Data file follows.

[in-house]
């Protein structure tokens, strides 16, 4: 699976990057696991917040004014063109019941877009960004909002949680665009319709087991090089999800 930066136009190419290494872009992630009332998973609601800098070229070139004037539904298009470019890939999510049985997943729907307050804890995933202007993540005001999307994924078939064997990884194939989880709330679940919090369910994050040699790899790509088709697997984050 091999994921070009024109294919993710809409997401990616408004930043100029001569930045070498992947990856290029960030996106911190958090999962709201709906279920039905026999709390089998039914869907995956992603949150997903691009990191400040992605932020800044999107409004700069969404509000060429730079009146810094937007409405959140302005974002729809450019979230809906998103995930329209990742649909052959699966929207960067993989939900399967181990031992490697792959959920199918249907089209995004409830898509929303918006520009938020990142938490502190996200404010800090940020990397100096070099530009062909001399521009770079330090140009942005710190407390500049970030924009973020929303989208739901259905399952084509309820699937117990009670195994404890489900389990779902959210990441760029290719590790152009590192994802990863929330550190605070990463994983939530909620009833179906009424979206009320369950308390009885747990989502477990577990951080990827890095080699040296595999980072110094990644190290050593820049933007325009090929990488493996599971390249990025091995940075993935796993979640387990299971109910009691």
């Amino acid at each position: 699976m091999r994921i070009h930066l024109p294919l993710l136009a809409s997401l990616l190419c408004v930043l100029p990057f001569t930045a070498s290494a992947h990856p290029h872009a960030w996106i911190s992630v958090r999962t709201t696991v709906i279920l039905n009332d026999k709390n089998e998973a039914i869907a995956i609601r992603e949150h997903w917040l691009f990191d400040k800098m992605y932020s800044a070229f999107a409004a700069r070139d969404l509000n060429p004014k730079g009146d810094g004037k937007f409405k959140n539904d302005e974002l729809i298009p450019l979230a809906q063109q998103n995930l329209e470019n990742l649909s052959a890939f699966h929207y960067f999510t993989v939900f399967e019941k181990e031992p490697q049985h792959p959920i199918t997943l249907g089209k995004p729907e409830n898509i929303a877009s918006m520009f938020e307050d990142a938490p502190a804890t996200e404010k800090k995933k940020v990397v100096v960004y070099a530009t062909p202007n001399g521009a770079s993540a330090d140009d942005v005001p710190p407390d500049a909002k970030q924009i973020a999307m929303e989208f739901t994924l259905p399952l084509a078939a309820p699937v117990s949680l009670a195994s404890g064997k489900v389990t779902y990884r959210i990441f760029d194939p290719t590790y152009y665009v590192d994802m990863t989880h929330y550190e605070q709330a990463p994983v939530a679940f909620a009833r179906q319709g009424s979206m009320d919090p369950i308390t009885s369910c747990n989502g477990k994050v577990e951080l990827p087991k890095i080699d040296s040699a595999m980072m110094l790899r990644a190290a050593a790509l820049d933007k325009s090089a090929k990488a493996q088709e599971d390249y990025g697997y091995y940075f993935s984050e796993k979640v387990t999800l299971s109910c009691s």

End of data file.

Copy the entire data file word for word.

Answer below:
[in-house]
């Protein structure tokens, strides 16, 4: 699976990057696991917040004014063109019941877009960004909002949680665009319709087991090089999800 930066136009190419290494872009992630009332998973609601800098070229070139004037539904298009470019890939999510049985997943729907307050804890995933202007993540005001999307994924078939064997990884194939989880709330679940919090369910994050040699790899790509088709697997984050 091999994921070009024109294919993710809409997401990616408004930043100029001569930045070498992947990856290029960030996106911190958090999962709201709906279920039905026999709390089998039914869907995956992603949150997903691009990191400040992605932020800044999107409004700069969404509000060429730079009146810094937007409405959140302005974002729809450019979230809906998103995930329209990742649909052959699966929207960067993989939900399967181990031992490697792959959920199918249907089209995004409830898509929303918006520009938020990142938490502190996200404010800090940020990397100096070099530009062909001399521009770079330090140009942005710190407390500049970030924009973020929303989208739901259905399952084509309820699937117990009670195994404890489900389990779902959210990441760029290719590790152009590192994802990863929330550190605070990463994983939530909620009833179906009424979206009320369950308390009885747990989502477990577990951080990827890095080699040296595999980072110094990644190290050593820049933007325009090929990488493996599971390249990025091995940075993935796993979640387990299971109910009691």
């Amino acid at each position: 699976m091999r994921i070009h930066l024109p294919l993710l136009a809409s997401l990616l190419c408004v930043l100029p990057f001569t930045a070498s290494a992947h990856p290029h872009a960030w996106i911190s992630v958090r999962t709201t696991v709906i279920l039905n009332d026999k709390n089998e998973a039914i869907a995956i609601r992603e949150h997903w917040l691009f990191d400040k800098m992605y932020s800044a070229f999107a409004a700069r070139d969404l509000n060429p004014k730079g009146d810094g004037k937007f409405k959140n539904d302005e974002l729809i298009p450019l979230a809906q063109q998103n995930l329209e470019n990742l649909s052959a890939f699966h929207y960067f999510t993989v939900f399967e019941k181990e031992p490697q049985h792959p959920i199918t997943l249907g089209k995004p729907e409830n898509i929303a877009s918006m520009f938020e307050d990142a938490p502190a804890t996200e404010k800090k995933k940020v990397v100096v960004y070099a530009t062909p202007n001399g521009a770079s993540a330090d140009d942005v005001p710190p407390d500049a909002k970030q924009i973020a999307m929303e989208f739901t994924l259905p399952l084509a078939a309820p699937v117990s949680l009670a195994s404890g064997k489900v389990t779902y990884r959210i990441f760029d194939p290719t590790y152009y665009v590192d994802m990863t989880h929330y550190e605070q709330a990463p994983v939530a679940f909620a009833r179906q319709g009424s979206m009320d919090p369950i308390t009885s369910c747990n989502g477990k994050v577990e951080l990827p087991k890095i080699d040296s040699a595999m980072m110094l790899r990644a190290a050593a790509l820049d933007k325009s090089a090929k990488a493996q088709e599971d390249y990025g697997y091995y940075f993935s984050e796993k979640v387990t999800l299971s109910c009691s």